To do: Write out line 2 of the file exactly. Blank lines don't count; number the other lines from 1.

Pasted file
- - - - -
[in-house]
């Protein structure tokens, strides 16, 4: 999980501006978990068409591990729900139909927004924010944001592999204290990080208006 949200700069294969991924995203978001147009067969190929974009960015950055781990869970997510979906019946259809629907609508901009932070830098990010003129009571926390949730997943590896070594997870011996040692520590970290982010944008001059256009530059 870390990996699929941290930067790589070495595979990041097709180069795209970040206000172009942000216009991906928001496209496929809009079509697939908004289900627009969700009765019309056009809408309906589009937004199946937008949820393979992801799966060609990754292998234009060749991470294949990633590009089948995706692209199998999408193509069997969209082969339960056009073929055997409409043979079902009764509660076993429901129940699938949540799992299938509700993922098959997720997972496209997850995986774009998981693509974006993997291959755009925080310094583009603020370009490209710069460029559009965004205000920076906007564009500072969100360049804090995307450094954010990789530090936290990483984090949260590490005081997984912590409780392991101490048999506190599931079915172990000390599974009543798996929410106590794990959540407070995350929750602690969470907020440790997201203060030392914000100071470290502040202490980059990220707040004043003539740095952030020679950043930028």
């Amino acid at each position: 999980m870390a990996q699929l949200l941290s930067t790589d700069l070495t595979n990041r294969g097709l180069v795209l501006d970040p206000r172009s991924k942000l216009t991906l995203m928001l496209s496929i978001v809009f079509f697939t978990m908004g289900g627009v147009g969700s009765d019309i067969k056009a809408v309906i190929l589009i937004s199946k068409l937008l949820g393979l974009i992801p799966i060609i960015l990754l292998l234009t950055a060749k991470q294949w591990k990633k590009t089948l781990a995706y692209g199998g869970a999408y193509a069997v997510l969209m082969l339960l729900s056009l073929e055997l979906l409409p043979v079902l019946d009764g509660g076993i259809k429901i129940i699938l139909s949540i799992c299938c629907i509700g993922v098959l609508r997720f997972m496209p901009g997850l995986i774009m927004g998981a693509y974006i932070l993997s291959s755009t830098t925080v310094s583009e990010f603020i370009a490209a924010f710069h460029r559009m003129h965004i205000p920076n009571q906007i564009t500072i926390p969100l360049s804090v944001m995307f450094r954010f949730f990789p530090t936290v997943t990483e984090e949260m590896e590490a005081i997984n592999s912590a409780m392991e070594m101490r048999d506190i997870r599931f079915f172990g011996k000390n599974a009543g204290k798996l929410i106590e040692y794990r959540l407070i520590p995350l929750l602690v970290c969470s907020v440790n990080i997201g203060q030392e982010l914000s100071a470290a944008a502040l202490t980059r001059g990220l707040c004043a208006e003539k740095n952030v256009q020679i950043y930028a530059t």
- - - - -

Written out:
């Protein structure tokens, strides 16, 4: 999980501006978990068409591990729900139909927004924010944001592999204290990080208006 949200700069294969991924995203978001147009067969190929974009960015950055781990869970997510979906019946259809629907609508901009932070830098990010003129009571926390949730997943590896070594997870011996040692520590970290982010944008001059256009530059 870390990996699929941290930067790589070495595979990041097709180069795209970040206000172009942000216009991906928001496209496929809009079509697939908004289900627009969700009765019309056009809408309906589009937004199946937008949820393979992801799966060609990754292998234009060749991470294949990633590009089948995706692209199998999408193509069997969209082969339960056009073929055997409409043979079902009764509660076993429901129940699938949540799992299938509700993922098959997720997972496209997850995986774009998981693509974006993997291959755009925080310094583009603020370009490209710069460029559009965004205000920076906007564009500072969100360049804090995307450094954010990789530090936290990483984090949260590490005081997984912590409780392991101490048999506190599931079915172990000390599974009543798996929410106590794990959540407070995350929750602690969470907020440790997201203060030392914000100071470290502040202490980059990220707040004043003539740095952030020679950043930028």